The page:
Canada: A Bright Day for Grey Marketers

Last Updated: August 21 2007
Article by Casey Chisick and Shane Hardy

The Supreme Court of Canada recently released its eagerly awaited decision in Euro-Excellence Inc. v. Kraft Canada Inc. [2007] SCC 37.

The Euro-Excellence Inc. case saw the Supreme Court tackle the thorny issue of whether the Copyright Act, R.S.C. 1985, c. C-42 (the "Act") could be used as a tool in the attempts by intellectual property owners to prevent the importation of grey market goods to Canada. Unlike black market/counterfeit goods, grey market goods are genuine articles that are purchased abroad and then imported into Canada. Grey market goods raise the ire of intellectual property holders by circumventing the normal distribution channels established by manufacturers, increasing competitive pressures and often helping to drive down prices.

Euro-Excellence Inc. had been an authorized distributor of Côte d’Or chocolate bars but lost distribution rights in 2000. Since that time, Euro-Excellence Inc. had been importing genuine Côte d’Or chocolate bars to Canada – as an unauthorized distributor. Similarly, since 2001 Euro-Excellence Inc. had been importing, also as an unauthorized distributor, genuine Toblerone chocolate bars to Canada.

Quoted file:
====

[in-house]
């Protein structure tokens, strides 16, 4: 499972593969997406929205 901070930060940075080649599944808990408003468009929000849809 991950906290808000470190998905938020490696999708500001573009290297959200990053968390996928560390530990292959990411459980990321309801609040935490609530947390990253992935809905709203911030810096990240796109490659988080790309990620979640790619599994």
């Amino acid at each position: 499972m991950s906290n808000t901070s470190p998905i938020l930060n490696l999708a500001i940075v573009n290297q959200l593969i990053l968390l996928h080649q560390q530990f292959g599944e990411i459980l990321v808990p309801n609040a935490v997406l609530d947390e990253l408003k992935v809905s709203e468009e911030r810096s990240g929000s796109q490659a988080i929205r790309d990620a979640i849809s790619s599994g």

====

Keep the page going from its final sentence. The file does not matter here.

In an effort to prohibit such importation, Kraft Foods Belgium SA ("Kraft Belgium") obtained Canadian copyright registrations for three Côte d’Or logos, which it owned. Kraft Foods Schweiz AG ("Kraft Schweiz") also obtained Canadian copyright registrations for two Toblerone logos, which it owned. Kraft Belgium and Kraft Schweiz then entered into exclusive licence agreements with Kraft Canada Inc. ("Kraft Canada"), which provided Kraft Canada with the right to use the logos with confectionary products in Canada. Shortly thereafter, Kraft Canada confronted Euro-Excellence Inc. and, citing its exclusive Canadian rights under copyright, demanded that they stop selling any products to which the logos were affixed.

The Lower Courts